Community Connections

Integrating this data also drives beneficial interactions with the larger community. Through partnerships with community organizations to combat negative social determinants of health, like the lack of food access or quality education, hospitals and health systems can give patients additional resources to positively impact their health. By connecting a patient to a food bank in the area, a free clinic down the street, or even their local library — and providing them with the needed education to take advantage — providers can take more realistic steps to improve a patient’s health in a way that is actually practical in his or her life.

Social Determinants in Overall Health

The impact of using SDOH to make care decisions is not surprising. A recent study showed that areas with a higher ratio of social spending to health spending had improved outcomes in several areas — including lower rates of obesity and asthma, and lower mortality rates from lung cancer and type 2 diabetes, among others. With more agile technology and digital health systems that make integrating additional data points possible and practical, incorporating social determinants of health into everyday care is now becoming a viable option. Moreover, this information can give doctors a better understanding of an individual’s life in an easily digestible manner; it gives clinicians the opportunity to better provide tailored care and community resources. When armed with this information and appropriate health treatment, patients are better able to take this knowledge and improve their health outside the hospital, resulting in better care for high-risk populations and lower costs for health systems.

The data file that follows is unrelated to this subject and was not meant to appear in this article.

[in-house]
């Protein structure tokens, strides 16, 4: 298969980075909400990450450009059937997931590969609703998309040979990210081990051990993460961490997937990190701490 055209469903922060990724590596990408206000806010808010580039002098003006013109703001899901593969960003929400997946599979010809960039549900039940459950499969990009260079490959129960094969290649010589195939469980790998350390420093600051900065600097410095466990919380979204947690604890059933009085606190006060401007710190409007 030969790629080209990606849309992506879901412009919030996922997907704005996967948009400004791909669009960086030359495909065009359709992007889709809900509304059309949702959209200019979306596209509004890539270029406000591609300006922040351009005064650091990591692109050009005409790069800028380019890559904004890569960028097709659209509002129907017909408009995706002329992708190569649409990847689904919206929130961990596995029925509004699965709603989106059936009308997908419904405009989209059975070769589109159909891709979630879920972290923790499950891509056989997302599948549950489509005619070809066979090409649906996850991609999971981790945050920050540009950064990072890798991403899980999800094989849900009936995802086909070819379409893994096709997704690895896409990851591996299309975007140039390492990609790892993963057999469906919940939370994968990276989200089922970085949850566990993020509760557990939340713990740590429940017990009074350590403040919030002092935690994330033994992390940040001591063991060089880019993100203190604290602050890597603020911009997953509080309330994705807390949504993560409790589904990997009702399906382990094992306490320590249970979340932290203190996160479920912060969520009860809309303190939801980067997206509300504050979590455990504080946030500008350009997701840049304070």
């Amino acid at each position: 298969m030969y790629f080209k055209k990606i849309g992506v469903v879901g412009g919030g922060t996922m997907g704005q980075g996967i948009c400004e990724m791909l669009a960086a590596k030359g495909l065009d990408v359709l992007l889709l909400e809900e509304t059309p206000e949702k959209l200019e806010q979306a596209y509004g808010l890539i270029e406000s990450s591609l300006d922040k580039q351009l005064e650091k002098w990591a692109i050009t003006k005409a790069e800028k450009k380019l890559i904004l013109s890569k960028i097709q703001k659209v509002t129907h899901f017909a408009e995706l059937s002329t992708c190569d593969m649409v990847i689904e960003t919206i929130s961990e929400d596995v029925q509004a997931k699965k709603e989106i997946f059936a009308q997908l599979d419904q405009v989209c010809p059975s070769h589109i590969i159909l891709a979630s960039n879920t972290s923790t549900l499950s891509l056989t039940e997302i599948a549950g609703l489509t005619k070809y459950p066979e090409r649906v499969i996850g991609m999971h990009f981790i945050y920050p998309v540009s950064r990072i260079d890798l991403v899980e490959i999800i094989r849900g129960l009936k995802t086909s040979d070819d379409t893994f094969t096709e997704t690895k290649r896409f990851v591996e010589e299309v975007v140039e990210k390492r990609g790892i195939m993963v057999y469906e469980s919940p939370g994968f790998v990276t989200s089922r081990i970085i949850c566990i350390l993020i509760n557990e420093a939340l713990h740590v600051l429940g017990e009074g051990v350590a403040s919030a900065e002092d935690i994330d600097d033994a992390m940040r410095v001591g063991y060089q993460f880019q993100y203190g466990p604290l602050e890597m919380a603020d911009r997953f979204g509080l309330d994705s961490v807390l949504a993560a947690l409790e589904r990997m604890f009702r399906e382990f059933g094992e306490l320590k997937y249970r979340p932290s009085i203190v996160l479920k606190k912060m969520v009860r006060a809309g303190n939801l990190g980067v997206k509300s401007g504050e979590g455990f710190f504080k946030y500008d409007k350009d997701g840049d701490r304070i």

Social determinants are indicative of a person’s lifestyle, situational barriers, and how their unique experiences affect his or her health directly. By better understanding and incorporating this information into programs of care, providers can directly and dynamically improve health for their patients while lowering costs.